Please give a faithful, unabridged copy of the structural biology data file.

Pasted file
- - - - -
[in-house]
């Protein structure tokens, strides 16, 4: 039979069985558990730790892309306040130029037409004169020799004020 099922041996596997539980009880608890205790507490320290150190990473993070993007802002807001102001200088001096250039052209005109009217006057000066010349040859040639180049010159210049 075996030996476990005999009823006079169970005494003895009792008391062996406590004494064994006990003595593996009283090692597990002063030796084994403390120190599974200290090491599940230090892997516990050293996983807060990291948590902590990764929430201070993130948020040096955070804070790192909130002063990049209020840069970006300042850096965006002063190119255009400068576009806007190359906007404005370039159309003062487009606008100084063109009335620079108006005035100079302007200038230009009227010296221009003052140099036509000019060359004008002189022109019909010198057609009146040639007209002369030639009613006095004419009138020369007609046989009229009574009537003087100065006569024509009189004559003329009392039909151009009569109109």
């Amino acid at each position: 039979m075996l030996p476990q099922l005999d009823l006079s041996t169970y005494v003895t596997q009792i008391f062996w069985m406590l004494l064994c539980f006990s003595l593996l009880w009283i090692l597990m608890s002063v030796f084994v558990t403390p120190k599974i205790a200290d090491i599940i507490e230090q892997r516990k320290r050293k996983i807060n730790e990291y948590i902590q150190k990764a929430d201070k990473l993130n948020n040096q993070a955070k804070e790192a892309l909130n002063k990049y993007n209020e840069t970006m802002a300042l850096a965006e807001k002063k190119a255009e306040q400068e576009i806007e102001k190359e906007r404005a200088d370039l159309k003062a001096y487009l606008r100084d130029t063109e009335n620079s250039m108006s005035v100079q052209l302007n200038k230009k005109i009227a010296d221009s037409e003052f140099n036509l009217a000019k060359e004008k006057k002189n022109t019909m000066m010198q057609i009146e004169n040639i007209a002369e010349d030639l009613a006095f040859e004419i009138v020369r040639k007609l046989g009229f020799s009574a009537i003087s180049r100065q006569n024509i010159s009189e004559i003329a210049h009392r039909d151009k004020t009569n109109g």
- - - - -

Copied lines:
[in-house]
């Protein structure tokens, strides 16, 4: 039979069985558990730790892309306040130029037409004169020799004020 099922041996596997539980009880608890205790507490320290150190990473993070993007802002807001102001200088001096250039052209005109009217006057000066010349040859040639180049010159210049 075996030996476990005999009823006079169970005494003895009792008391062996406590004494064994006990003595593996009283090692597990002063030796084994403390120190599974200290090491599940230090892997516990050293996983807060990291948590902590990764929430201070993130948020040096955070804070790192909130002063990049209020840069970006300042850096965006002063190119255009400068576009806007190359906007404005370039159309003062487009606008100084063109009335620079108006005035100079302007200038230009009227010296221009003052140099036509000019060359004008002189022109019909010198057609009146040639007209002369030639009613006095004419009138020369007609046989009229009574009537003087100065006569024509009189004559003329009392039909151009009569109109």
């Amino acid at each position: 039979m075996l030996p476990q099922l005999d009823l006079s041996t169970y005494v003895t596997q009792i008391f062996w069985m406590l004494l064994c539980f006990s003595l593996l009880w009283i090692l597990m608890s002063v030796f084994v558990t403390p120190k599974i205790a200290d090491i599940i507490e230090q892997r516990k320290r050293k996983i807060n730790e990291y948590i902590q150190k990764a929430d201070k990473l993130n948020n040096q993070a955070k804070e790192a892309l909130n002063k990049y993007n209020e840069t970006m802002a300042l850096a965006e807001k002063k190119a255009e306040q400068e576009i806007e102001k190359e906007r404005a200088d370039l159309k003062a001096y487009l606008r100084d130029t063109e009335n620079s250039m108006s005035v100079q052209l302007n200038k230009k005109i009227a010296d221009s037409e003052f140099n036509l009217a000019k060359e004008k006057k002189n022109t019909m000066m010198q057609i009146e004169n040639i007209a002369e010349d030639l009613a006095f040859e004419i009138v020369r040639k007609l046989g009229f020799s009574a009537i003087s180049r100065q006569n024509i010159s009189e004559i003329a210049h009392r039909d151009k004020t009569n109109g």